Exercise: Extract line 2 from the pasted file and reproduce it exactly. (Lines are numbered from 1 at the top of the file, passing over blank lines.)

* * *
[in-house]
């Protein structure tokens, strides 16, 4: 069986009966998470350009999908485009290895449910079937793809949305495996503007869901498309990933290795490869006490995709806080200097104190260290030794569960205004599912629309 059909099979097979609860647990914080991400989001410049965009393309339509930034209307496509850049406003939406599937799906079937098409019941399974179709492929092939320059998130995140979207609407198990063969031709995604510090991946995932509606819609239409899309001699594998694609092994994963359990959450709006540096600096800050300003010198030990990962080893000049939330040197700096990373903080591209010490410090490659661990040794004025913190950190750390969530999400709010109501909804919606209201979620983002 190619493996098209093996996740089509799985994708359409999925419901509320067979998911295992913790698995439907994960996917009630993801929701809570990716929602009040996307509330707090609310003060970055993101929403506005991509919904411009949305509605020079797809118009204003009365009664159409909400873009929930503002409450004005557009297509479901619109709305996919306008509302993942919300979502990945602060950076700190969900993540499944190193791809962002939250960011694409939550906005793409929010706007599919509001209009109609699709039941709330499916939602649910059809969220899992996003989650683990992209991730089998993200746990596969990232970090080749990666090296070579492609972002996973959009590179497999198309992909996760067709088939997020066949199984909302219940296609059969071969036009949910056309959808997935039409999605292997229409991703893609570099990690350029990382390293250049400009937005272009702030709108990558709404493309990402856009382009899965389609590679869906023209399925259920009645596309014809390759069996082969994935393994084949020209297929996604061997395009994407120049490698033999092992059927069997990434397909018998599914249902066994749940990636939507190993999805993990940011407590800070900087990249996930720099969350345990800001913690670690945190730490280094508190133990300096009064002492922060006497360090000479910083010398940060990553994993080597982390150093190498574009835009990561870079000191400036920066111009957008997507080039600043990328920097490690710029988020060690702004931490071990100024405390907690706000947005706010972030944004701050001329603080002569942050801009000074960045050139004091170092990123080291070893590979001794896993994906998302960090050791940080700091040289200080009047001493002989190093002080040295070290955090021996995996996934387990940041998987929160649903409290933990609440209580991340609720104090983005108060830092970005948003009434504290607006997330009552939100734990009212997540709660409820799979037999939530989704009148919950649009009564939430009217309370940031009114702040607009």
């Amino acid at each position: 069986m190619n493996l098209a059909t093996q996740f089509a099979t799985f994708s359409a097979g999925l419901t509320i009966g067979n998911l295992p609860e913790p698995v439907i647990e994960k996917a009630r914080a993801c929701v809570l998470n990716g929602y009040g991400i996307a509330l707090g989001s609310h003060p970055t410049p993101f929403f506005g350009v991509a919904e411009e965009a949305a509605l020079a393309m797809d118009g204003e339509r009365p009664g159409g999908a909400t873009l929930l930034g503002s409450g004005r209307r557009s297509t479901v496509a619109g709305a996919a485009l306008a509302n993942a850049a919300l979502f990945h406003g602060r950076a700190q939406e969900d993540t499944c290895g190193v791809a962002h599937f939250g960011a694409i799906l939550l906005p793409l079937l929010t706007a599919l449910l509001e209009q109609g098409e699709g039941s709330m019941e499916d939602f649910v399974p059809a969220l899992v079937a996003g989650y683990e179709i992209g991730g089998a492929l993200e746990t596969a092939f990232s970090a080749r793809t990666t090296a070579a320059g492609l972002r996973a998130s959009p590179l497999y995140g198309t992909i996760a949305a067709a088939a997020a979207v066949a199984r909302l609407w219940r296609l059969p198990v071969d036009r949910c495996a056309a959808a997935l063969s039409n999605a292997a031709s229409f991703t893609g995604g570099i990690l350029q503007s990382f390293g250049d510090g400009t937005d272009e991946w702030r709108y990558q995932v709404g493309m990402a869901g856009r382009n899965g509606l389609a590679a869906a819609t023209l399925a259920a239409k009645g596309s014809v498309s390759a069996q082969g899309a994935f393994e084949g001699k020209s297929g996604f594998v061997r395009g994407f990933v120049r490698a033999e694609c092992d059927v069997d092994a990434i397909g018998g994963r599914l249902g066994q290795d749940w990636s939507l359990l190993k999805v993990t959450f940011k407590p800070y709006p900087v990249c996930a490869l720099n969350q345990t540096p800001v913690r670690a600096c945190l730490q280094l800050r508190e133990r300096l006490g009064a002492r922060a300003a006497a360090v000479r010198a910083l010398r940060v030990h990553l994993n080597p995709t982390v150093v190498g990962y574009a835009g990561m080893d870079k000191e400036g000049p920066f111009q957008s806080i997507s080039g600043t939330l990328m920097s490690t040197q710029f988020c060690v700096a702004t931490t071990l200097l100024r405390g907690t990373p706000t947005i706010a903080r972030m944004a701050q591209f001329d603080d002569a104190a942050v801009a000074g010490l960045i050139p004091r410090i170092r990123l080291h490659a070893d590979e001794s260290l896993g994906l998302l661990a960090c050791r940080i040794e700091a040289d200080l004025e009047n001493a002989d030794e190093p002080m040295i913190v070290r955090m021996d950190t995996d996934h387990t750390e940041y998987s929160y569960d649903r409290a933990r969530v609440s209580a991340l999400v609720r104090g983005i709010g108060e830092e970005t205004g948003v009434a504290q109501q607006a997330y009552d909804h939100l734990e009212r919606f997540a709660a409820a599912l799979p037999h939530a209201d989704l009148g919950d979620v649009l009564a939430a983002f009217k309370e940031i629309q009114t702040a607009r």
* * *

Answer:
């Protein structure tokens, strides 16, 4: 069986009966998470350009999908485009290895449910079937793809949305495996503007869901498309990933290795490869006490995709806080200097104190260290030794569960205004599912629309 059909099979097979609860647990914080991400989001410049965009393309339509930034209307496509850049406003939406599937799906079937098409019941399974179709492929092939320059998130995140979207609407198990063969031709995604510090991946995932509606819609239409899309001699594998694609092994994963359990959450709006540096600096800050300003010198030990990962080893000049939330040197700096990373903080591209010490410090490659661990040794004025913190950190750390969530999400709010109501909804919606209201979620983002 190619493996098209093996996740089509799985994708359409999925419901509320067979998911295992913790698995439907994960996917009630993801929701809570990716929602009040996307509330707090609310003060970055993101929403506005991509919904411009949305509605020079797809118009204003009365009664159409909400873009929930503002409450004005557009297509479901619109709305996919306008509302993942919300979502990945602060950076700190969900993540499944190193791809962002939250960011694409939550906005793409929010706007599919509001209009109609699709039941709330499916939602649910059809969220899992996003989650683990992209991730089998993200746990596969990232970090080749990666090296070579492609972002996973959009590179497999198309992909996760067709088939997020066949199984909302219940296609059969071969036009949910056309959808997935039409999605292997229409991703893609570099990690350029990382390293250049400009937005272009702030709108990558709404493309990402856009382009899965389609590679869906023209399925259920009645596309014809390759069996082969994935393994084949020209297929996604061997395009994407120049490698033999092992059927069997990434397909018998599914249902066994749940990636939507190993999805993990940011407590800070900087990249996930720099969350345990800001913690670690945190730490280094508190133990300096009064002492922060006497360090000479910083010398940060990553994993080597982390150093190498574009835009990561870079000191400036920066111009957008997507080039600043990328920097490690710029988020060690702004931490071990100024405390907690706000947005706010972030944004701050001329603080002569942050801009000074960045050139004091170092990123080291070893590979001794896993994906998302960090050791940080700091040289200080009047001493002989190093002080040295070290955090021996995996996934387990940041998987929160649903409290933990609440209580991340609720104090983005108060830092970005948003009434504290607006997330009552939100734990009212997540709660409820799979037999939530989704009148919950649009009564939430009217309370940031009114702040607009």